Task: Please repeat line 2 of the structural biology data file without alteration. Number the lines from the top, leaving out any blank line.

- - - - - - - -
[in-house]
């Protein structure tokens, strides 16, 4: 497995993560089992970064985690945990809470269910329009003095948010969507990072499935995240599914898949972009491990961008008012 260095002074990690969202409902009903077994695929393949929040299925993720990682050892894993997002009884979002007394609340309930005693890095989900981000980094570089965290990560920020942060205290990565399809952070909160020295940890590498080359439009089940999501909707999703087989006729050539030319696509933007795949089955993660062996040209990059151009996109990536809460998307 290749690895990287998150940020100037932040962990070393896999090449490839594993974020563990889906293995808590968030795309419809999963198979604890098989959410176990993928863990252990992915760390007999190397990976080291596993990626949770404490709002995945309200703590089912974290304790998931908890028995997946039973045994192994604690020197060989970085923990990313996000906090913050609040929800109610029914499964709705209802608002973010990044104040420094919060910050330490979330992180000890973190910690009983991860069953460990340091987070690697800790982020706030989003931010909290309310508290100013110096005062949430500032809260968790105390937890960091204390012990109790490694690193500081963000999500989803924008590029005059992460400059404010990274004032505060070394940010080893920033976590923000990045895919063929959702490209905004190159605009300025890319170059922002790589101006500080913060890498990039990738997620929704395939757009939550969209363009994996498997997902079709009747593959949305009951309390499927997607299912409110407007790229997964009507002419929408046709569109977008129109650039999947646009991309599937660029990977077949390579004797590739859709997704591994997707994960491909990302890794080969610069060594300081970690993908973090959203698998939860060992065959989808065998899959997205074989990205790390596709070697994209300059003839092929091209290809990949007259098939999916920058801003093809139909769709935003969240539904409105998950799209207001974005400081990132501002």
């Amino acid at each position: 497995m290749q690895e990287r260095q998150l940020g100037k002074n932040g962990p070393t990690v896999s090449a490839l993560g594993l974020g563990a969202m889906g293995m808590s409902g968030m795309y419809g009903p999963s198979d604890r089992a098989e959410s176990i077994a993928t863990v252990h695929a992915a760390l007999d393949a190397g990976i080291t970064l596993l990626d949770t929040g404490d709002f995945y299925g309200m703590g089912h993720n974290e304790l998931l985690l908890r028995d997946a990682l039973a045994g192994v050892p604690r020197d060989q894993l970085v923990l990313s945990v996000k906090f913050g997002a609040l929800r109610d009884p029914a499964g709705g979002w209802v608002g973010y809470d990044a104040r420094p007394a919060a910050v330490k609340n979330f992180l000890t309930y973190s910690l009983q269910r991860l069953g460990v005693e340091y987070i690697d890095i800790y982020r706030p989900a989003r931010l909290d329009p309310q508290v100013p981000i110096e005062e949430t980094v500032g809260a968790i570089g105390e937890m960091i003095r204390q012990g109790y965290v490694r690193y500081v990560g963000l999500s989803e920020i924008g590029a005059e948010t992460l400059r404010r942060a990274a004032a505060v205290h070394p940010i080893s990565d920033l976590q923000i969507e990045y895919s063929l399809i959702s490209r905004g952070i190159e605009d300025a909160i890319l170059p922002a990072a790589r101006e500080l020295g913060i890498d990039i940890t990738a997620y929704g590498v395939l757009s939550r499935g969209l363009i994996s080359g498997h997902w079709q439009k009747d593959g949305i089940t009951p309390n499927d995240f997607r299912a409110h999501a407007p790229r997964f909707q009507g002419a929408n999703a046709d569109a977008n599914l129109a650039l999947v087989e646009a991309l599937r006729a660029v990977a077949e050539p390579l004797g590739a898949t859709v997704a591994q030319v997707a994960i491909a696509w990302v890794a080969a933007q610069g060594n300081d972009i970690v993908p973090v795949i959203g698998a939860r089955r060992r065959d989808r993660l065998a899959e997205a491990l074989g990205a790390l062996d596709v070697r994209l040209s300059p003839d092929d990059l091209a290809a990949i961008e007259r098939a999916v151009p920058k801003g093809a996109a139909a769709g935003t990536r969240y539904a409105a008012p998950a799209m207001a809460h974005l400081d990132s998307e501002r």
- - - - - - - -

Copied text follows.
């Protein structure tokens, strides 16, 4: 497995993560089992970064985690945990809470269910329009003095948010969507990072499935995240599914898949972009491990961008008012 260095002074990690969202409902009903077994695929393949929040299925993720990682050892894993997002009884979002007394609340309930005693890095989900981000980094570089965290990560920020942060205290990565399809952070909160020295940890590498080359439009089940999501909707999703087989006729050539030319696509933007795949089955993660062996040209990059151009996109990536809460998307 290749690895990287998150940020100037932040962990070393896999090449490839594993974020563990889906293995808590968030795309419809999963198979604890098989959410176990993928863990252990992915760390007999190397990976080291596993990626949770404490709002995945309200703590089912974290304790998931908890028995997946039973045994192994604690020197060989970085923990990313996000906090913050609040929800109610029914499964709705209802608002973010990044104040420094919060910050330490979330992180000890973190910690009983991860069953460990340091987070690697800790982020706030989003931010909290309310508290100013110096005062949430500032809260968790105390937890960091204390012990109790490694690193500081963000999500989803924008590029005059992460400059404010990274004032505060070394940010080893920033976590923000990045895919063929959702490209905004190159605009300025890319170059922002790589101006500080913060890498990039990738997620929704395939757009939550969209363009994996498997997902079709009747593959949305009951309390499927997607299912409110407007790229997964009507002419929408046709569109977008129109650039999947646009991309599937660029990977077949390579004797590739859709997704591994997707994960491909990302890794080969610069060594300081970690993908973090959203698998939860060992065959989808065998899959997205074989990205790390596709070697994209300059003839092929091209290809990949007259098939999916920058801003093809139909769709935003969240539904409105998950799209207001974005400081990132501002």